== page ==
That’s a great question. I met Clint on the set. I had been cast from tape as a Nazi Aryan biker from Arkansas, so I had an accent. He had no idea who I was. He just thought I was a biker. I walked up to him one day and said, “Go ahead Clint, make my career.” He laughed and invited me to his trailer. That’s where he showed me a documentary on Thelonious Monk. From that moment on, we were the best of friends. I loved him. Politics, I could give a f**k about. Politically, we’re worlds apart. But as artists and appreciators of jazz and rock and roll, where he’s Jazz and I’m rock and roll, we just had a relationship that was to die for. We remained close while on the set.
Before The Smiths, Kiss or Ratt, there was Silverhead. We have to ask, when you formed the band in 1972, where did the name come from.
It was Aleistair Crowley really. We were into that magic thing. I was studying mime in London Drama School. I was just a teenager. London at that time was all about hashish, velvet, polka dots, drugs, sex and experimentation. Silver is a magical color, thing, frequency, energy and head, well, is head. I put the two together and there it is like rock and roll; sex and magic.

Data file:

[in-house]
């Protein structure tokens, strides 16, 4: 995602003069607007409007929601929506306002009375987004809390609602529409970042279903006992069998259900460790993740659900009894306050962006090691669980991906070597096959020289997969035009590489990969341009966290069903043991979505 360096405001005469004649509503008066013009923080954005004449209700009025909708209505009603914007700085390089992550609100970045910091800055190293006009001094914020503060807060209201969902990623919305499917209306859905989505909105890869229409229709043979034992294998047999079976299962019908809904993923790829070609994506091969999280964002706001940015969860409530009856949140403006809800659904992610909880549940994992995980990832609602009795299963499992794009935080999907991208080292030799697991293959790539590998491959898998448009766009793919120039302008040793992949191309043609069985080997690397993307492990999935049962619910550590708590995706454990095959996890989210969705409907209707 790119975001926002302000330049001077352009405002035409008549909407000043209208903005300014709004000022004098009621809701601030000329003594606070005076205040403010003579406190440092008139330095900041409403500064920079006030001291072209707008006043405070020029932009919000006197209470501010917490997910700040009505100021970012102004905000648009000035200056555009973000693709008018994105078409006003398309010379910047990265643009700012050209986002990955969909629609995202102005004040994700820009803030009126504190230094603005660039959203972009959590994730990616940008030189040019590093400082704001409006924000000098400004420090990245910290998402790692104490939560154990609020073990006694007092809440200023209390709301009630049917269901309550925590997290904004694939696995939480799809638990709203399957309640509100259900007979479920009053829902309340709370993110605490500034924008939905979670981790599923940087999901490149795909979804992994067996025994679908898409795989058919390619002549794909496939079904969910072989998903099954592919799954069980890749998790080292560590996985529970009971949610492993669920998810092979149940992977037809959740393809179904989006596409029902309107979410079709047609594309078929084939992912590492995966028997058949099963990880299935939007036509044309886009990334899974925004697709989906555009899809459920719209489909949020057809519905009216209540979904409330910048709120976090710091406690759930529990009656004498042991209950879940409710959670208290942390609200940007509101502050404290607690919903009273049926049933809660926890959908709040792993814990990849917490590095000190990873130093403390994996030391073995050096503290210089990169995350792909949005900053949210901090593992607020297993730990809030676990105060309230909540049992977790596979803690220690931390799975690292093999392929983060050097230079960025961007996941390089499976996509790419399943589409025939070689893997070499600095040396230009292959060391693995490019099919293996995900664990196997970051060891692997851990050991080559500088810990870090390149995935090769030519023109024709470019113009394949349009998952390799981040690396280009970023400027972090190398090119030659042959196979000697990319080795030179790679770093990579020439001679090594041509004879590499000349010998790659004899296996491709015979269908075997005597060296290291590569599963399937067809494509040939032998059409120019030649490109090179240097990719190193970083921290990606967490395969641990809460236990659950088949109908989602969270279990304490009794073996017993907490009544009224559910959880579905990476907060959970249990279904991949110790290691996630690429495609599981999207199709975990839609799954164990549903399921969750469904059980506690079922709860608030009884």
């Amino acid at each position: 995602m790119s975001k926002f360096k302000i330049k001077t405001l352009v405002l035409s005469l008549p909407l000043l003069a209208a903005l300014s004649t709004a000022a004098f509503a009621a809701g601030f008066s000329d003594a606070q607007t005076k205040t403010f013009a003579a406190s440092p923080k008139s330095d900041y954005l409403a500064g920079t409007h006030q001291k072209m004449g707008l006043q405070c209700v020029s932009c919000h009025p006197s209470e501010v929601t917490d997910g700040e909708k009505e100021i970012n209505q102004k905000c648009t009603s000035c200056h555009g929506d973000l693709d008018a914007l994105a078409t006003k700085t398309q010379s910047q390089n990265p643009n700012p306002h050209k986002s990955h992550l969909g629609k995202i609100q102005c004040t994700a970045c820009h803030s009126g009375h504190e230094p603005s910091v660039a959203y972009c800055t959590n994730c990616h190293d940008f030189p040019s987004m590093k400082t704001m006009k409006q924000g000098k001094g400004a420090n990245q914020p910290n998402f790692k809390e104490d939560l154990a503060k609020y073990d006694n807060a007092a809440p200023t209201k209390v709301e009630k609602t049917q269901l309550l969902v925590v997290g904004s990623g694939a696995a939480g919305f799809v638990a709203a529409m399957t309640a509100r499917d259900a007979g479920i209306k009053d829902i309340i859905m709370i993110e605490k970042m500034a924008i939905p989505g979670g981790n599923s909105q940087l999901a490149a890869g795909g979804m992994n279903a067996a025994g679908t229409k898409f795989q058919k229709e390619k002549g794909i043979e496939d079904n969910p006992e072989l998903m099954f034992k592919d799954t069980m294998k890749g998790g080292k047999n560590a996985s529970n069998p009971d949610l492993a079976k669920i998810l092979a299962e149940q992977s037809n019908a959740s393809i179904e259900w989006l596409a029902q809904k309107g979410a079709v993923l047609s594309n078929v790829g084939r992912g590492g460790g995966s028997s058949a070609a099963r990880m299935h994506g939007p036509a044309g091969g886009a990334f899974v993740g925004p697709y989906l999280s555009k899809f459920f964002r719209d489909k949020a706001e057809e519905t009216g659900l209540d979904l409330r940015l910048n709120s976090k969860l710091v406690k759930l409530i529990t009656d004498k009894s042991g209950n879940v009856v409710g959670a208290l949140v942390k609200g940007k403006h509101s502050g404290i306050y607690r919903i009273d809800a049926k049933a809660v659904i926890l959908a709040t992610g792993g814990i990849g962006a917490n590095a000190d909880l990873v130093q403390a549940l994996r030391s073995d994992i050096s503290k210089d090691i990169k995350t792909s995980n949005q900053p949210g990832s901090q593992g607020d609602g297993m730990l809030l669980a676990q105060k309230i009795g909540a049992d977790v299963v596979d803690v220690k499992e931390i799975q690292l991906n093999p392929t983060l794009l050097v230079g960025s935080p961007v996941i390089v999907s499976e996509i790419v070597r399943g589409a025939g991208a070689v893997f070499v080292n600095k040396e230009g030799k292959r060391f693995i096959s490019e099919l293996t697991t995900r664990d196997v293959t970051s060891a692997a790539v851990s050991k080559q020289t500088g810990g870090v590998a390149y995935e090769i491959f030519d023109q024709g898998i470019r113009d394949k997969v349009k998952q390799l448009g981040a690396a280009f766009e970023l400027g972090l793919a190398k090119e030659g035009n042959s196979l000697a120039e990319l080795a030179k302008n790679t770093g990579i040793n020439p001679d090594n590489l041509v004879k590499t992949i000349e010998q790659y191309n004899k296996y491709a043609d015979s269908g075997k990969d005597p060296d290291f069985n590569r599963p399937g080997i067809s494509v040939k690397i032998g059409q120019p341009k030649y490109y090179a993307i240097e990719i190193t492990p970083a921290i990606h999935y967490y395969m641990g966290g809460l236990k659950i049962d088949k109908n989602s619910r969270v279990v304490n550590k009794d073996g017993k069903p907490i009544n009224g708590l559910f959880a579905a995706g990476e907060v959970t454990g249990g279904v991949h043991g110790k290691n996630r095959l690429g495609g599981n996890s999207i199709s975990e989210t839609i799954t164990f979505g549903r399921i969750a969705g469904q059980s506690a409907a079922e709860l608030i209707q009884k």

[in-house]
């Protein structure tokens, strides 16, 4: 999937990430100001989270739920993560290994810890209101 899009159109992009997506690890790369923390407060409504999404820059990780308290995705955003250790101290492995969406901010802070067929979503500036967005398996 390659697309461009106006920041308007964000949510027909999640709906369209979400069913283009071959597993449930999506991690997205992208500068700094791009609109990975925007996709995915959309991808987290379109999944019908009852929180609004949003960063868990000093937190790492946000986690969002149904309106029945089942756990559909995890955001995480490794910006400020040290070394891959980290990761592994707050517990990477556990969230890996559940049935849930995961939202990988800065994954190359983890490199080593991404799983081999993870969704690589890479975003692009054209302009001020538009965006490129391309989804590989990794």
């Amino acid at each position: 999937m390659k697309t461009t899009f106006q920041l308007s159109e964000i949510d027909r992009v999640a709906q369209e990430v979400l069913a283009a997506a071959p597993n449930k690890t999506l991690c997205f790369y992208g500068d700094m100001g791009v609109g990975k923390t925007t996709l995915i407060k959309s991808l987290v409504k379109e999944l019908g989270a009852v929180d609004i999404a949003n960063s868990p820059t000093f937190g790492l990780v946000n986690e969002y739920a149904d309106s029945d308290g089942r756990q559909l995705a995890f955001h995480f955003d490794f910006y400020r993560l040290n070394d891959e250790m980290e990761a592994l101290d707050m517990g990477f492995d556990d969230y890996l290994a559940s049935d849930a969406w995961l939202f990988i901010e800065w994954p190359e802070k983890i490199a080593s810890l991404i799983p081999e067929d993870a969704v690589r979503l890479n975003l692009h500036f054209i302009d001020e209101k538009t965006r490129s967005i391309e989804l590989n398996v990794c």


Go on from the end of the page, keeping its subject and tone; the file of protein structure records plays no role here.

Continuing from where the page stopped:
Considering your success as Murdoc on MacGyver, do you have any plans to return to television as a villain anytime soon?
Yeah, I’m sure, but not for a year. I’m completely dedicated to this record and I suspect I’ll be rather busy for the next year. That’s what I want more than anything. Will I act again? Sure I will, if the right thing comes along. But I won’t play inconsequential movies just for a check. Murdoc was great. People love Murdoc, even young kids. You know how television lasts forever. I’m very proud of Murdoc, playing him was a joy. If somebody came along with something equally spectacular, sure, I’d take a look.
The Key to the Universe, on FOD Records, is available now at iTunes and Amazon. Catch Michael Des Barres on SiriusXM’s “Little Steven’s Underground Garage.”